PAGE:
Reglum raced ahead like the antelopes he described, saying, "Natural phenomena too are not always hideous in the Interrugal Lands. Once, while serving on the Curlew, I saw a rainbow created by starlight only, the oddest colours refracted over the sea. We do not yet fully understand the optics but no Marine who saw that sight shall ever forget its beauty..."
Another aspect of the book I found highly enjoyable were the many references to beloved characters from literature who are portrayed as contemporaries of the characters in this novel. Sally corresponds regularly with Elizabeth Bennet, for example. Jack Aubrey and Horatio Hornblower are also mentioned, along with news of the war against Napoleon. I had to smile at the reference to the never-ending legal case of Jarndyce and Jarndyce, from my favorite Dickens novel. It is not necessary for the reader to know who Ralph Nickleby and Daniel Quilp are in order to appreciate the story, but it certainly adds to the fun.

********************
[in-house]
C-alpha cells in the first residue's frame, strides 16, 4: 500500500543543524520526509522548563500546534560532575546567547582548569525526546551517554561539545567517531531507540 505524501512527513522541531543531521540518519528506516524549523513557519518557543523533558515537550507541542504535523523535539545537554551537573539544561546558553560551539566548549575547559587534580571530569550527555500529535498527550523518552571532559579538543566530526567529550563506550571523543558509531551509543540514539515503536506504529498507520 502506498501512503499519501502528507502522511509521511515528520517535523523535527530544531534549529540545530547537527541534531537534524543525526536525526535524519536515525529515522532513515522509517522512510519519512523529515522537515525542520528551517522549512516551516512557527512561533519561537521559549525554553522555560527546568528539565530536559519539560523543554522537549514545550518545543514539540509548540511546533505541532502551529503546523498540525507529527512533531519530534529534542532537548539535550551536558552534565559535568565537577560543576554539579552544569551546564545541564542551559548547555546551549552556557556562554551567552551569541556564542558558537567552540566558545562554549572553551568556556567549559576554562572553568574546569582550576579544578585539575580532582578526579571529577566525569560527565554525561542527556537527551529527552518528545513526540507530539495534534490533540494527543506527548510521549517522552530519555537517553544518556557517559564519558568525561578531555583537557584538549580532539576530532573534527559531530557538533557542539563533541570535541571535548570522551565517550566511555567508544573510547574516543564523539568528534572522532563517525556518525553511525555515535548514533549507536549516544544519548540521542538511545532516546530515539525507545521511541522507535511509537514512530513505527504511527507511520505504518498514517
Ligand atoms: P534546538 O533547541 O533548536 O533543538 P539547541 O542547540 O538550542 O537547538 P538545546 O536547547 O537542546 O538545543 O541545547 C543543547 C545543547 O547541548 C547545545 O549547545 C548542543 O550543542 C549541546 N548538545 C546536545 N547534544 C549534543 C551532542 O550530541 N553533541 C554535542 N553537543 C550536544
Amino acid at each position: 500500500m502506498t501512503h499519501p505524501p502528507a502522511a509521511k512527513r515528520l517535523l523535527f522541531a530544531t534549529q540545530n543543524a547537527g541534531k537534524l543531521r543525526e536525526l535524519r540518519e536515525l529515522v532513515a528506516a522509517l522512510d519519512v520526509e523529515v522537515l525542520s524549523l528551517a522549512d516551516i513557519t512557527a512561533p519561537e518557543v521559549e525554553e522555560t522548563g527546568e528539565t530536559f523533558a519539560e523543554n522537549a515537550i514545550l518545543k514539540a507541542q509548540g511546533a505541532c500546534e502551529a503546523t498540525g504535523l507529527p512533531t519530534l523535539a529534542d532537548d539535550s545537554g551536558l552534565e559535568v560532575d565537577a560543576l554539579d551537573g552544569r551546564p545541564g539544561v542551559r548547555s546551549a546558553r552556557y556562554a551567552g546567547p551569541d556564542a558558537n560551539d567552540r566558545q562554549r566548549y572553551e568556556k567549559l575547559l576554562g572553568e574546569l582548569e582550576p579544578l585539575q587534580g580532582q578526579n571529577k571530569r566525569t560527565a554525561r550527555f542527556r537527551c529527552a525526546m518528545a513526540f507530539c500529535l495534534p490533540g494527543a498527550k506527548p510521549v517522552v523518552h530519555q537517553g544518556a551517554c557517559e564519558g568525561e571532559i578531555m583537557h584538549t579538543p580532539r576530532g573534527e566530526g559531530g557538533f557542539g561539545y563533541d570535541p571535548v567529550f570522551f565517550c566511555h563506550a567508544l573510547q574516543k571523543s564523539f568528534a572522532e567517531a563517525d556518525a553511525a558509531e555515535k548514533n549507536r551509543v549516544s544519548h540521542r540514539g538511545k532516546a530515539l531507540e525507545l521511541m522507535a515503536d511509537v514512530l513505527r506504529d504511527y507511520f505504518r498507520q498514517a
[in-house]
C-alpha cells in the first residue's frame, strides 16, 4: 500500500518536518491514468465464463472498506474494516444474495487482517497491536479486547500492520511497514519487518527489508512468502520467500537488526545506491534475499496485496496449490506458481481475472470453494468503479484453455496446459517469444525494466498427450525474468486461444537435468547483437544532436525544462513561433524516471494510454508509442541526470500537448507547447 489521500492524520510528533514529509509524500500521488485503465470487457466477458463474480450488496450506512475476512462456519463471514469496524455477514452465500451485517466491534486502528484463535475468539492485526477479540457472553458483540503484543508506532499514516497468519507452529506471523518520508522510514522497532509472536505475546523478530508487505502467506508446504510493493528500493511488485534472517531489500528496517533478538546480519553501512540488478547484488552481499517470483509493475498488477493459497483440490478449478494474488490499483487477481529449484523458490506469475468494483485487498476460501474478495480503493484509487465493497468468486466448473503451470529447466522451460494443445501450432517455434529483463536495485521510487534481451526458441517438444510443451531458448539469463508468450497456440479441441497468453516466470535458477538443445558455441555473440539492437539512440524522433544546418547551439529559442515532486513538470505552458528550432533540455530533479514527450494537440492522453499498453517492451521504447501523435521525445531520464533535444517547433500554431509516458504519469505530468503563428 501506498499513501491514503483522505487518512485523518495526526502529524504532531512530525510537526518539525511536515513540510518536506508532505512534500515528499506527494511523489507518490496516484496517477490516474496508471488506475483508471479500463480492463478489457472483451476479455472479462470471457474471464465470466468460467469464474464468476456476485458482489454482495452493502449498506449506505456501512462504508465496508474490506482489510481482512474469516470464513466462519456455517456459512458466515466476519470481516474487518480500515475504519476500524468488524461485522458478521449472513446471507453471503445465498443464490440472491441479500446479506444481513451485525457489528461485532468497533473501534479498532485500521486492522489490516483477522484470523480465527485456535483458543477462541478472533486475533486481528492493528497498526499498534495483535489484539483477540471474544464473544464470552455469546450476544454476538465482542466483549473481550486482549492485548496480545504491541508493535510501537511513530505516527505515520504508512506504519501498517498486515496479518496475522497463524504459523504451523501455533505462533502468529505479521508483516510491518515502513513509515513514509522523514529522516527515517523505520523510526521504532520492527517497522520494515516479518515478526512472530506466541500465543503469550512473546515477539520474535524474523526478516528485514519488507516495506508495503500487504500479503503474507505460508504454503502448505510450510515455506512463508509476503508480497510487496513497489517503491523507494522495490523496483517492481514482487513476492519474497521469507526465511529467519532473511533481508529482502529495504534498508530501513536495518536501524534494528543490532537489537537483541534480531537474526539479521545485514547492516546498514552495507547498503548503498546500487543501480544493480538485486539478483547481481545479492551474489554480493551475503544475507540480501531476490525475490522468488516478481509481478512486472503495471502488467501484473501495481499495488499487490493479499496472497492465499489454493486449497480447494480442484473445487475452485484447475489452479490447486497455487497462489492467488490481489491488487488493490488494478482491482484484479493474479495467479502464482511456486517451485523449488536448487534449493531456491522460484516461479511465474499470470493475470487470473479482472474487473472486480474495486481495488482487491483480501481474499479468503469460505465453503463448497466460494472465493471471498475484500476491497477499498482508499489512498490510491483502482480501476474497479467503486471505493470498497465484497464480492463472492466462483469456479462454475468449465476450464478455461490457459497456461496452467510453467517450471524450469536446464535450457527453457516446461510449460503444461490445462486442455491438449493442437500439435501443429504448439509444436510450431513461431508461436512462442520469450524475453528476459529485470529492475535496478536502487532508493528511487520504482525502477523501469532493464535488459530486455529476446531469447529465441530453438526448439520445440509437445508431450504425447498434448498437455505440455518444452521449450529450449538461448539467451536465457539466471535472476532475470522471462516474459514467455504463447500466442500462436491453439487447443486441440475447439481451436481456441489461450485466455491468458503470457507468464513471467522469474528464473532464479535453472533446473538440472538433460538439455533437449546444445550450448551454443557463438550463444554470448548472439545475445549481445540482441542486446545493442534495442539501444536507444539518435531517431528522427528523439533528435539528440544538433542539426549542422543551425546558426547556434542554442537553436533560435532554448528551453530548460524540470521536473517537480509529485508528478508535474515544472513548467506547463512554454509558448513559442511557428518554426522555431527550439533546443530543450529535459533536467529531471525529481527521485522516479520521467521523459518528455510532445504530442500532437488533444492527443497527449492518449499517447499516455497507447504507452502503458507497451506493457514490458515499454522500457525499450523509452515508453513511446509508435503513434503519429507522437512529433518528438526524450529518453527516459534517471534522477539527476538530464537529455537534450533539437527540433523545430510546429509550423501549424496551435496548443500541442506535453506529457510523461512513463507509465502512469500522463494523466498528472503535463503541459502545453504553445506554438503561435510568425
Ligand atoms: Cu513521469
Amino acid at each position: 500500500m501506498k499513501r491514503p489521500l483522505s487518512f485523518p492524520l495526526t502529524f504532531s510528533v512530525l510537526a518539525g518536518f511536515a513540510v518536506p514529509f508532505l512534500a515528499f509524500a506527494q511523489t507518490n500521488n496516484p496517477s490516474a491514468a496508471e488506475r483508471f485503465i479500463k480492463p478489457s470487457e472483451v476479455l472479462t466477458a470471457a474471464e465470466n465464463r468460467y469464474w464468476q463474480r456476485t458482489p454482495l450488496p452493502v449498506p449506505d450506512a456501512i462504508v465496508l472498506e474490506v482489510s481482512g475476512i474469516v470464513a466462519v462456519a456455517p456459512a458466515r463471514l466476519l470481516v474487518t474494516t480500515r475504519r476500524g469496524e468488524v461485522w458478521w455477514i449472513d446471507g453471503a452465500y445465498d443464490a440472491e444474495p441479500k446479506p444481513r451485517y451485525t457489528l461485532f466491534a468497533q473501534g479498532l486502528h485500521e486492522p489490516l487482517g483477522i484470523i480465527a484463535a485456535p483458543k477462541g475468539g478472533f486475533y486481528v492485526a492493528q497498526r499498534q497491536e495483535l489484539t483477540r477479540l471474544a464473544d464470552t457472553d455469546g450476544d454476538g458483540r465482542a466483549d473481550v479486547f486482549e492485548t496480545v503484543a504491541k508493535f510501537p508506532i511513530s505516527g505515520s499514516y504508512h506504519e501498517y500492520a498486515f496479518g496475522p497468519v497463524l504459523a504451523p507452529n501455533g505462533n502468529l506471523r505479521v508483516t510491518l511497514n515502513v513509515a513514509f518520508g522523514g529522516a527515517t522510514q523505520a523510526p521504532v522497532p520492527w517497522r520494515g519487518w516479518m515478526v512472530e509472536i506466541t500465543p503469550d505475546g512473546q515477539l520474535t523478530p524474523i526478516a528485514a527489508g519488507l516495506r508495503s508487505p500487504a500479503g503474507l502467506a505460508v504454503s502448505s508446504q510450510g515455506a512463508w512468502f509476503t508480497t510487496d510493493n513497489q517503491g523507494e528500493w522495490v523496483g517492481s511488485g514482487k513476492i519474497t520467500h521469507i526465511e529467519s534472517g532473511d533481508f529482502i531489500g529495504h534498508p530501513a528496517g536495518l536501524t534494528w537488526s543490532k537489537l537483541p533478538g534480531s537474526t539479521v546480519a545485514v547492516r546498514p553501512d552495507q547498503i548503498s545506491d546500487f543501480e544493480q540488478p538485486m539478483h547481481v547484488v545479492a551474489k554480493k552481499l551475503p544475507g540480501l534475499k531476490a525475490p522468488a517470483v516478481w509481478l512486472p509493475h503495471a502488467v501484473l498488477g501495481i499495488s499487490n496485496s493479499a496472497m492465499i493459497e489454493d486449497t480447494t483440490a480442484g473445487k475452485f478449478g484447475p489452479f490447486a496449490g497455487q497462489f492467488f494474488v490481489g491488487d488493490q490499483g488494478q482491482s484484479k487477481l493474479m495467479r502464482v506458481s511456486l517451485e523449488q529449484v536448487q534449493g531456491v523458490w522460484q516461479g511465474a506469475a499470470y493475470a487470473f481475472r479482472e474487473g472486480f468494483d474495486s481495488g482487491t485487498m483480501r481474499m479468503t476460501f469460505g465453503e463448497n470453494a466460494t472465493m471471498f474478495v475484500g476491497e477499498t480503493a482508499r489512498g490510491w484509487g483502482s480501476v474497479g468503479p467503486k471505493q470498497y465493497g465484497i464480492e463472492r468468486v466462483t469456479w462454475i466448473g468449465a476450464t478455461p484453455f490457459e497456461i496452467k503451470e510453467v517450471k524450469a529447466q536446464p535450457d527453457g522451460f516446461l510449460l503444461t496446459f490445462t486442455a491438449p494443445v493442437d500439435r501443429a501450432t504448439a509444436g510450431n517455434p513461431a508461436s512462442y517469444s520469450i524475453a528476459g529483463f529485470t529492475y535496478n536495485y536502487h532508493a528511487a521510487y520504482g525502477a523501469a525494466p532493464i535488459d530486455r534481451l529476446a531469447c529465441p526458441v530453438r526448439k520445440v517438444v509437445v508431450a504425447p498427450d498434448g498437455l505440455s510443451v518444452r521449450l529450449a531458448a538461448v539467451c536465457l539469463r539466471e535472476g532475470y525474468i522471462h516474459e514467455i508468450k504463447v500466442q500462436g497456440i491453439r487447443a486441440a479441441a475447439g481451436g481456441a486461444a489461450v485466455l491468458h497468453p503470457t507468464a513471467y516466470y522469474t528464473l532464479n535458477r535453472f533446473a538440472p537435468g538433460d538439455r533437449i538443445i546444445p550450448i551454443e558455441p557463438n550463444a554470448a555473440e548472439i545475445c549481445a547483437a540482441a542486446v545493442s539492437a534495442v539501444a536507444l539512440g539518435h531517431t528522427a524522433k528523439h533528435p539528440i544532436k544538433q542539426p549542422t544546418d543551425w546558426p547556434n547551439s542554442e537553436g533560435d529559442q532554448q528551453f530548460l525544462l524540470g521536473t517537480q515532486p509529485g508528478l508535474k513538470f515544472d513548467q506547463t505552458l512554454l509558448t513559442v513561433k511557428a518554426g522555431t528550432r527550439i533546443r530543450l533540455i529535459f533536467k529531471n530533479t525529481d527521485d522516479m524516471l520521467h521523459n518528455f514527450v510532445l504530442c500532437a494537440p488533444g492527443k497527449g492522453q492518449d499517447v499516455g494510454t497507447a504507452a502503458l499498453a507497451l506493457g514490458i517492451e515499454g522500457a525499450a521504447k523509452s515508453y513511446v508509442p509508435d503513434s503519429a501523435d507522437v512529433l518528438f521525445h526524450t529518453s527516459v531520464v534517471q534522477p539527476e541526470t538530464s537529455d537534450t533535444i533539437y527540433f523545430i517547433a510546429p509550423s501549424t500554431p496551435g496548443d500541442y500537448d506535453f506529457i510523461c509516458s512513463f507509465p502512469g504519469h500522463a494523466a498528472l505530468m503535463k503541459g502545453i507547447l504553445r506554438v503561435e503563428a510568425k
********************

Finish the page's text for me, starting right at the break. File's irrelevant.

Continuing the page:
The illustrations are lovely and evocative. They are a perfect complement to the atmosphere of the story - and I love the fact that the artist who created both the woodcarvings on the cover as well as the interior illustrations is the author's wife! The image on the cover is from a series of carved sea monsters called "Here There Be." Click here to view the entire amazing series.